All Currencies Beginning To Sink?

By: Paul Kasriel | Tue, Jun 14, 2005
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A wise acquaintance of mine, Clyde Harrison, is fond of saying that fiat currencies do not float; they just sink at different rates. How can all fiat currencies sink? If dollar is appreciating vs. the euro, the euro is sinking, but the dollar is floating higher, isn't it? Yes, it is floating higher vs. the euro, but they both might be sinking. How's that? Consider what has been happening of late to the price of gold - both in dollar and euro terms. Today, the euro price of gold hit its highest level since the inception of the euro of 356 euros per ounce of gold. Well, that's to be expected, isn't it, given that the euro has been depreciating against the dollar? And, wouldn't we then expect that the price of gold in dollar terms would be falling? That's what is suggested by the data in Chart 1. In the past 15 years, there has been a large negative correlation, minus 0.78, between the value of the dollar vs. the euro and the dollar price of gold. As the dollar rose against the euro, the dollar price of gold tended to fall.

Chart 1

Now, a couple of weeks do not define a trend reversal, but it is interesting that of late, the dollar has been rising against the euro and so, too, has the dollar price of gold (see Chart 2). In other words, both the euro and the dollar are sinking - sinking against the dollar. Could it be that global investors are becoming disenchanted with fiat currencies of all stripes?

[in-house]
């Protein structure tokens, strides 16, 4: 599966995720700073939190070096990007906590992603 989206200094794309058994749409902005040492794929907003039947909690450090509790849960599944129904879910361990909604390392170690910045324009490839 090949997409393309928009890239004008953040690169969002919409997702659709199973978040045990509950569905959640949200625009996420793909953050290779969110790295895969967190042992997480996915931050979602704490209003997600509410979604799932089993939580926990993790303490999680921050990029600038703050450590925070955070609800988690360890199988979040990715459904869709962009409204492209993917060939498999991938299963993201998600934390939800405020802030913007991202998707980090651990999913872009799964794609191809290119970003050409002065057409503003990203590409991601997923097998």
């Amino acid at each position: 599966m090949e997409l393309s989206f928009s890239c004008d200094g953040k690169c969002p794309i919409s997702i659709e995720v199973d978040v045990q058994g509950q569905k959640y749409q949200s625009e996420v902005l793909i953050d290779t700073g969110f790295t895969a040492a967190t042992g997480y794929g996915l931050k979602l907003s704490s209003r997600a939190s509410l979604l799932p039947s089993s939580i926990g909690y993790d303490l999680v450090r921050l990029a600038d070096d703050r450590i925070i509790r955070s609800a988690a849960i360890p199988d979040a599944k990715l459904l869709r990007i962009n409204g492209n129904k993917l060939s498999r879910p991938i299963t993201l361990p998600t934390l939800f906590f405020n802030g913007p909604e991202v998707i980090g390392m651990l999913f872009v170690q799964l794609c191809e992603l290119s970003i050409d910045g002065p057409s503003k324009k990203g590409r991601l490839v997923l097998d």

Chart 2



Paul Kasriel

Author: Paul Kasriel

Paul L. Kasriel
Director of Economic Research
The Northern Trust Company
Economic Research Department
Positive Economic Commentary
"The economics of what is, rather than what you might like it to be."
50 South LaSalle Street, Chicago, Illinois 60675

Paul Kasriel

Paul joined the economic research unit of The Northern Trust Company in 1986 as Vice President and Economist, being named Senior Vice President and Director of Economic Research in 2000. His economic and interest rate forecasts are used both internally and by clients. The accuracy of the Economic Research Department's forecasts has consistently been highly-ranked in the Blue Chip survey of about 50 forecasters over the years. To that point, Paul received the prestigious 2006 Lawrence R. Klein Award for having the most accurate economic forecast among the Blue Chip survey participants for the years 2002 through 2005. The accuracy of Paul's 2008 economic forecast was ranked in the top five of The Wall Street Journal survey panel of economists. In January 2009, The Wall Street Journal and Forbes cited Paul as one of the few who identified early on the formation of the housing bubble and foresaw the economic and financial market havoc that would ensue after the bubble inevitably burst. Through written commentaries containing his straightforward and often nonconsensus analysis of economic and financial market issues, Paul has developed a loyal following in the financial community. The Northern's economic website was listed as one of the top ten most interesting by The Wall Street Journal. Paul is the co-author of a book entitled Seven Indicators That Move Markets.

Paul began his career as a research economist at the Federal Reserve Bank of Chicago. He has taught courses in finance at the DePaul University Kellstadt Graduate School of Business and at the Northwestern University Kellogg Graduate School of Management. Paul serves on the Economic Advisory Committee of the American Bankers Association.

The opinions expressed herein are those of the author and do not necessarily represent the views of The Northern Trust Company. The information herein is based on sources which The Northern Trust Company believes to be reliable, but we cannot warrant its accuracy or completeness. Such information is subject to change and is not intended to influence your investment decisions.

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